car up onto the bike path in the middle of the I-205 bridge.
(Photo: Paul Anderson)
On Sunday around 10:30 a.m., Half Fast Velo teammates Steven Basden and Paul Anderson were pedaling along on the Glenn Jackson Bridge/I-205 bike path when they made a suprising discovery: a woman in a car was headed right for them.
“She was panicked so I called 911.”
— Steven Basden
For those of you not familiar with the area, the Glenn Jackson Bridge connects Oregon to Washington across the Columbia River and there’s a biking and walking path that runs in the middle of the north and southbound freeway lanes.
Basden said at first the woman (who was driving a small Chevrolet sedan) started to pull over to let them pass, “But we made here stop.” Here’s more from Basden:
“… all of a sudden we see a car coming at us heading southbound around Government Island area. The woman, along with 2 kids in car… thought she could make it off on the South end until we explained construction had the lane restricted and told her about all she could do was reverse it all the way back up.”
Basden said the woman was “panicked” so he opted to call 911. He waited until a Portland Police Bureau officer arrived before continuing on his ride.
According to the Portland Police Bureau, the woman mistakenly drove onto the path from the Washington Side of the river. PPB Sgt. Pete Simpson says there was no damage and she was not given a citation. “Apparently she got confused… and got on the bike path.” To help get her off the path, several officers walked in front of her and she slowly made her way off on the Oregon side.
When asked why the woman wasn’t given a citation, Sgt. Simpson said, “Officers exercised discretion with someone who clearly made a mistake.”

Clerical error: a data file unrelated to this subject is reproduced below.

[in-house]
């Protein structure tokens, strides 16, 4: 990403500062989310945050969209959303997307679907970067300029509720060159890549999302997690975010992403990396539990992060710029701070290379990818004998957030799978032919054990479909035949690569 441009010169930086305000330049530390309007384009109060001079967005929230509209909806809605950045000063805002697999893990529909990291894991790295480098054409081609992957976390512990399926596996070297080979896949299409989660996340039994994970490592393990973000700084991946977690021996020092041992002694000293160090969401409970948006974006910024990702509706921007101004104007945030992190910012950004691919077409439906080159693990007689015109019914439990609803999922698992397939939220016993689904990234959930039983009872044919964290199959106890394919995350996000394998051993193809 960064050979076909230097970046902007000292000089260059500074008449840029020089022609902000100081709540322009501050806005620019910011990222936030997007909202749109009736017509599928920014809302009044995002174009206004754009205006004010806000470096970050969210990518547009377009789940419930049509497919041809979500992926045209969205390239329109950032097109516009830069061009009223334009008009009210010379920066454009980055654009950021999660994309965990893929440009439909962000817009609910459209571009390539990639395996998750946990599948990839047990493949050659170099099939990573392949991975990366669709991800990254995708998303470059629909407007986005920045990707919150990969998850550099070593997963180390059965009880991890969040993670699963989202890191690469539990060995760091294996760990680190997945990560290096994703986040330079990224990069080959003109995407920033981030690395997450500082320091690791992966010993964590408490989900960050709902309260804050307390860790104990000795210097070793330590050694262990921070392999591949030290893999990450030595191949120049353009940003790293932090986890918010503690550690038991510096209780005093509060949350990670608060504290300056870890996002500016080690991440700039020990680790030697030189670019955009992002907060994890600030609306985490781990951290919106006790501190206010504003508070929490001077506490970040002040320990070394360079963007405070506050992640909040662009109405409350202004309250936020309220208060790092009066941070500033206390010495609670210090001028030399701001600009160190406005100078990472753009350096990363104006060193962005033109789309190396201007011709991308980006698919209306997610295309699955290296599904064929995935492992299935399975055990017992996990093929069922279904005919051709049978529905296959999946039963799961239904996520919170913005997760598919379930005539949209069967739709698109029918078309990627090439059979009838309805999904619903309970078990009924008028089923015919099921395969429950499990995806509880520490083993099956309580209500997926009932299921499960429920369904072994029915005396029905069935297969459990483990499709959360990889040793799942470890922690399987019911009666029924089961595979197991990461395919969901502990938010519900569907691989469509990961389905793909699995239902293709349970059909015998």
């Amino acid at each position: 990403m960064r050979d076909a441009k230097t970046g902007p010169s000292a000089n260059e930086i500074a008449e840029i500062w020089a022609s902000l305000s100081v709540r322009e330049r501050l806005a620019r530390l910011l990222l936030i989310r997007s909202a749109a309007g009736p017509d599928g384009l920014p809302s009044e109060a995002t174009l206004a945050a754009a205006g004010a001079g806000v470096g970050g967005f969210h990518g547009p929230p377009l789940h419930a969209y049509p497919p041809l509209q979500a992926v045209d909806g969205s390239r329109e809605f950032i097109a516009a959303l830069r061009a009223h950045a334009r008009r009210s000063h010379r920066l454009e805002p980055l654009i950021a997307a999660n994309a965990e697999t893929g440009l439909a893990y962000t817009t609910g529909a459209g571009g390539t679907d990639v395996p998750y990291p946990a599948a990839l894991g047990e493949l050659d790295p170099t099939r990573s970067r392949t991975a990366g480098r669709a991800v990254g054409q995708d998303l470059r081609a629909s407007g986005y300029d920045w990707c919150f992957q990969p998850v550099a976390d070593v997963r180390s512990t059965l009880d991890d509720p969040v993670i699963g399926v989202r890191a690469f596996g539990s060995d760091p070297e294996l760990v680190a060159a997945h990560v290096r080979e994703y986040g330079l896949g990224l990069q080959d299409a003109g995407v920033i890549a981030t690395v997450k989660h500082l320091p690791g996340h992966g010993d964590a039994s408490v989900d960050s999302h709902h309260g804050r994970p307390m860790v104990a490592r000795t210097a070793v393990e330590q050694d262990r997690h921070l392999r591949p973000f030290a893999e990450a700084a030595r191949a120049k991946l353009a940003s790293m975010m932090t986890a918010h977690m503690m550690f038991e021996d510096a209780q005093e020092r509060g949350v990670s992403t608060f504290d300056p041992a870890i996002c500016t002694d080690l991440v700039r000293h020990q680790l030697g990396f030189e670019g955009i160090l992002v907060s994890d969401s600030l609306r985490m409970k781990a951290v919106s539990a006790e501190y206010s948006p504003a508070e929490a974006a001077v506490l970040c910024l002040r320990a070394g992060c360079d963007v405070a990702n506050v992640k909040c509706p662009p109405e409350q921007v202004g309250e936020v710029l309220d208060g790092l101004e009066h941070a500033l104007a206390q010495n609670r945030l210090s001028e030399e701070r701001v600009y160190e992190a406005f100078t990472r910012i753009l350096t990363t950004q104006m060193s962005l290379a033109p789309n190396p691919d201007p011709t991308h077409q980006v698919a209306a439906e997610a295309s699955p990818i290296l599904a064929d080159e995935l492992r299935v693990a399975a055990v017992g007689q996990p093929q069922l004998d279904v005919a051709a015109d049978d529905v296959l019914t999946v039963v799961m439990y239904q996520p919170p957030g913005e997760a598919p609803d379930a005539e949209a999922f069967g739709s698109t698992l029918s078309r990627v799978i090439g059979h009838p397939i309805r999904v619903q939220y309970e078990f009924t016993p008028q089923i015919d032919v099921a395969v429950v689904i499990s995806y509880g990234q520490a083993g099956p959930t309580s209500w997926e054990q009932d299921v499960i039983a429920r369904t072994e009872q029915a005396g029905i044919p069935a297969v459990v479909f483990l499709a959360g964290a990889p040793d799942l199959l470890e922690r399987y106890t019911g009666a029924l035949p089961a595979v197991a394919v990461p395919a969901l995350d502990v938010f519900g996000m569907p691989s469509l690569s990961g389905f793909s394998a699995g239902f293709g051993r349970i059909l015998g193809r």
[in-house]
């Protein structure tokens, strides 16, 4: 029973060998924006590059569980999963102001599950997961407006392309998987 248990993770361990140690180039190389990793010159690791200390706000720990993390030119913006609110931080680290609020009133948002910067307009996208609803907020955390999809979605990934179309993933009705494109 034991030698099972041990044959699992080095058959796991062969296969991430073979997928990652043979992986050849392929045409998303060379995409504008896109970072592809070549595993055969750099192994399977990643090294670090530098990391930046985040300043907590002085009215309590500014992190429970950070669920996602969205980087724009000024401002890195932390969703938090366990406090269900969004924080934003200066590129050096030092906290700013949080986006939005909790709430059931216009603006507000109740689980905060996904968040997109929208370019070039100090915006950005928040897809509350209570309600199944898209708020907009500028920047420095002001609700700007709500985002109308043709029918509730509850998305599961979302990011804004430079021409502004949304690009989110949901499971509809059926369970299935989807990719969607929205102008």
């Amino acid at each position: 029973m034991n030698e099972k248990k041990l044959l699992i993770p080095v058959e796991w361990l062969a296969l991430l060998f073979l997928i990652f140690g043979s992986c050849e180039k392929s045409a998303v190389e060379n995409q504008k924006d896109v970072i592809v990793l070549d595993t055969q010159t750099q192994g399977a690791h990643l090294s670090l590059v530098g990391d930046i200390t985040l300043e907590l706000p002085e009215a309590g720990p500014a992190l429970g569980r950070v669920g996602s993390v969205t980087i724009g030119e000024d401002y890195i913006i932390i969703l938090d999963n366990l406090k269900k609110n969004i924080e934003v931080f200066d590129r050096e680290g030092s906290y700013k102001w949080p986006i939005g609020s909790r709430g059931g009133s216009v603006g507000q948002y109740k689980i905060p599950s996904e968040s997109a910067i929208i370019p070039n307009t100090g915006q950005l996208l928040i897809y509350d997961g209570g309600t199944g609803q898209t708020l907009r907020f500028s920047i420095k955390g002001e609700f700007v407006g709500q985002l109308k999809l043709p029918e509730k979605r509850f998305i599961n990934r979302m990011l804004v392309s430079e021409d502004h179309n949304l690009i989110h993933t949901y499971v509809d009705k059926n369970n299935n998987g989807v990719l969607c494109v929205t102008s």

I was curious how easy of a mistake this would be to make, and I’m not familiar with this area myself, so I spent some time on Google Maps. Thankfully, Google has taken their Streetview bike on this path. From what I can tell, she must have entered the path via SE 23rd Street (there’s a fence up that would have prevented her from accessing the path directly from Highway 14). The path itself is about 10-12 feet wide, which is the same width of many vehicle lanes in Portland. At the SE 23rd entrance, Basden said the metal bollard that is normally in the middle of the path had been removed (it’s also not there in the Streetview images).
Here are a few images to give you a sense of what the woman driving the sedan would have seen:
The entrance on SE 23rd looking from the path toward the street
And here’s an image sent to me by ODOT Transit and Active Transportation Liaison Jessica Horning that shows the entry to the path:
The path is surrounded by trees
Here’s the path alongside Hwy 14
Here’s the path as it begins its climb up to the freeway level
And here’s what it looks like where the woman eventually stopped and met with police
If the woman entered the path at SE 23rd as I expect, she would have traveled nearly two miles on the path before Steve Basden and Paul Anderson stopped her. Below is a map showing where she might entered and where she stopped…
Basden said he thinks the path could have better signage and adds that this isn’t first time this has happened to him. We’ve heard about it in the past as well. Back in 2007, we reported on a man who claimed a full-sized Nissan truck drove up onto the path as he rode home from work at night. The man on the bike claimed he was hit by the truck; but the PPB never pressed charges after the driver plead innocence.
Readers who sent me the story and our followers on Twitter have reacted with shock and surprise that the woman drove away without consequence.
“I can’t believe she wasn’t cited,” wrote reader Paul Deming. “Either she is lying or she is so cognitively impaired that she should have her license revoked. I wonder if I could get away with the same excuse if I got pulled over for biking on 205?”
Another reader, Bob McKibben, emailed us to say, “How can the police not cite the driver? How I ask you? That is nuts. She is a danger to all and should not be driving anything anywhere! Where she was is very hard to get too with a vehicle from either end. Unbelievable! The bicycle community needs to make a point here.”
But Eric Lanners shared via Twitter that he likes the PPB’s decision. “You don’t always need consequences to learn… glad to see portland [sic] police don’t just see there job as implementing consequences but teaching and learning.”
Others have pointed out the irony of the situation after a letter to the editor was printed in The Oregonian yesterday from a man angry at people who ride bikes on arterial streets. “And where are the police to at least educate these rude, inconsiderate people, or ticket them?” wrote Gary Gorowski from southeast Portland, “I say get these radicals off the arterials by ticketing them. And reduce the frustration for the people in cars.”